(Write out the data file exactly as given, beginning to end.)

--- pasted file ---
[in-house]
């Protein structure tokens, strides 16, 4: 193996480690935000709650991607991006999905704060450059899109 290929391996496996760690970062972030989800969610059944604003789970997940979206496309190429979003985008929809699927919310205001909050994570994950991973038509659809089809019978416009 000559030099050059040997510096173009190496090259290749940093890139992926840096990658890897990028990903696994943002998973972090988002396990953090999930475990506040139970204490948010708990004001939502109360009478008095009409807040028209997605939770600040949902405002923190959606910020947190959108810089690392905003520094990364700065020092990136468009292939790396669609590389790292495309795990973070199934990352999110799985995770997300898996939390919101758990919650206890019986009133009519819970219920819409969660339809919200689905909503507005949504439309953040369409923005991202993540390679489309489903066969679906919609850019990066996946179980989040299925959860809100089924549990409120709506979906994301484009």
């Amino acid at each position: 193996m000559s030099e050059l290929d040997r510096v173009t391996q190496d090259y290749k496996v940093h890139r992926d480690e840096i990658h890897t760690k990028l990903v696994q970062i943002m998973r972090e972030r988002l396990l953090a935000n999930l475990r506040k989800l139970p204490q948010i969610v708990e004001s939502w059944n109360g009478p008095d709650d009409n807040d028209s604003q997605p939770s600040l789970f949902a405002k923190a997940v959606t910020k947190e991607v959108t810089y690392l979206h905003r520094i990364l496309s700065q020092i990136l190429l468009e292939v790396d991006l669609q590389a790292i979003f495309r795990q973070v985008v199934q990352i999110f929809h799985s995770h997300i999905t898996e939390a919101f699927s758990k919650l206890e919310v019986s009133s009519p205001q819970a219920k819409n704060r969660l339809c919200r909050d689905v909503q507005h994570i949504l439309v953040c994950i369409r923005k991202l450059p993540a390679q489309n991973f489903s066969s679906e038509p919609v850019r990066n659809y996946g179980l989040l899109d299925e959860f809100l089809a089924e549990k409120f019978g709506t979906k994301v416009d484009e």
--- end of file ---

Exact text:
[in-house]
């Protein structure tokens, strides 16, 4: 193996480690935000709650991607991006999905704060450059899109 290929391996496996760690970062972030989800969610059944604003789970997940979206496309190429979003985008929809699927919310205001909050994570994950991973038509659809089809019978416009 000559030099050059040997510096173009190496090259290749940093890139992926840096990658890897990028990903696994943002998973972090988002396990953090999930475990506040139970204490948010708990004001939502109360009478008095009409807040028209997605939770600040949902405002923190959606910020947190959108810089690392905003520094990364700065020092990136468009292939790396669609590389790292495309795990973070199934990352999110799985995770997300898996939390919101758990919650206890019986009133009519819970219920819409969660339809919200689905909503507005949504439309953040369409923005991202993540390679489309489903066969679906919609850019990066996946179980989040299925959860809100089924549990409120709506979906994301484009």
């Amino acid at each position: 193996m000559s030099e050059l290929d040997r510096v173009t391996q190496d090259y290749k496996v940093h890139r992926d480690e840096i990658h890897t760690k990028l990903v696994q970062i943002m998973r972090e972030r988002l396990l953090a935000n999930l475990r506040k989800l139970p204490q948010i969610v708990e004001s939502w059944n109360g009478p008095d709650d009409n807040d028209s604003q997605p939770s600040l789970f949902a405002k923190a997940v959606t910020k947190e991607v959108t810089y690392l979206h905003r520094i990364l496309s700065q020092i990136l190429l468009e292939v790396d991006l669609q590389a790292i979003f495309r795990q973070v985008v199934q990352i999110f929809h799985s995770h997300i999905t898996e939390a919101f699927s758990k919650l206890e919310v019986s009133s009519p205001q819970a219920k819409n704060r969660l339809c919200r909050d689905v909503q507005h994570i949504l439309v953040c994950i369409r923005k991202l450059p993540a390679q489309n991973f489903s066969s679906e038509p919609v850019r990066n659809y996946g179980l989040l899109d299925e959860f809100l089809a089924e549990k409120f019978g709506t979906k994301v416009d484009e």